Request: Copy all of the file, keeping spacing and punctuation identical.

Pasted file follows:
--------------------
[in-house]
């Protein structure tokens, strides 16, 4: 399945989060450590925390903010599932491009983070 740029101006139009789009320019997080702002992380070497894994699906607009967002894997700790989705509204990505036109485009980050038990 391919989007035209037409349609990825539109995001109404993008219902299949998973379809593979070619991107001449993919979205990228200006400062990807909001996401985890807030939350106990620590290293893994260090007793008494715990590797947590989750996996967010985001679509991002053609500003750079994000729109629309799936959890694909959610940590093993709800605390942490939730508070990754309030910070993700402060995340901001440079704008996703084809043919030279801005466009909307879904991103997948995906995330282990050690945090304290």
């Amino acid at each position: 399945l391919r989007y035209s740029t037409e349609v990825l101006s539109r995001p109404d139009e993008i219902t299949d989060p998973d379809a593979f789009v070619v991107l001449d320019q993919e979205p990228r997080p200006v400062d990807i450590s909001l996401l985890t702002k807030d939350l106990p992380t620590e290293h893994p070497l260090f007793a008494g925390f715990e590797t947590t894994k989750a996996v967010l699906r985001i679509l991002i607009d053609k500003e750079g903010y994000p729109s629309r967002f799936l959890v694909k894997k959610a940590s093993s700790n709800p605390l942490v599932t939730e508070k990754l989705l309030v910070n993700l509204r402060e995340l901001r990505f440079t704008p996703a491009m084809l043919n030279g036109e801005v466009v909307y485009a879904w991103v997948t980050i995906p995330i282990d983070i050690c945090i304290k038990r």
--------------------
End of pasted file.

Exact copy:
[in-house]
């Protein structure tokens, strides 16, 4: 399945989060450590925390903010599932491009983070 740029101006139009789009320019997080702002992380070497894994699906607009967002894997700790989705509204990505036109485009980050038990 391919989007035209037409349609990825539109995001109404993008219902299949998973379809593979070619991107001449993919979205990228200006400062990807909001996401985890807030939350106990620590290293893994260090007793008494715990590797947590989750996996967010985001679509991002053609500003750079994000729109629309799936959890694909959610940590093993709800605390942490939730508070990754309030910070993700402060995340901001440079704008996703084809043919030279801005466009909307879904991103997948995906995330282990050690945090304290």
């Amino acid at each position: 399945l391919r989007y035209s740029t037409e349609v990825l101006s539109r995001p109404d139009e993008i219902t299949d989060p998973d379809a593979f789009v070619v991107l001449d320019q993919e979205p990228r997080p200006v400062d990807i450590s909001l996401l985890t702002k807030d939350l106990p992380t620590e290293h893994p070497l260090f007793a008494g925390f715990e590797t947590t894994k989750a996996v967010l699906r985001i679509l991002i607009d053609k500003e750079g903010y994000p729109s629309r967002f799936l959890v694909k894997k959610a940590s093993s700790n709800p605390l942490v599932t939730e508070k990754l989705l309030v910070n993700l509204r402060e995340l901001r990505f440079t704008p996703a491009m084809l043919n030279g036109e801005v466009v909307y485009a879904w991103v997948t980050i995906p995330i282990d983070i050690c945090i304290k038990r």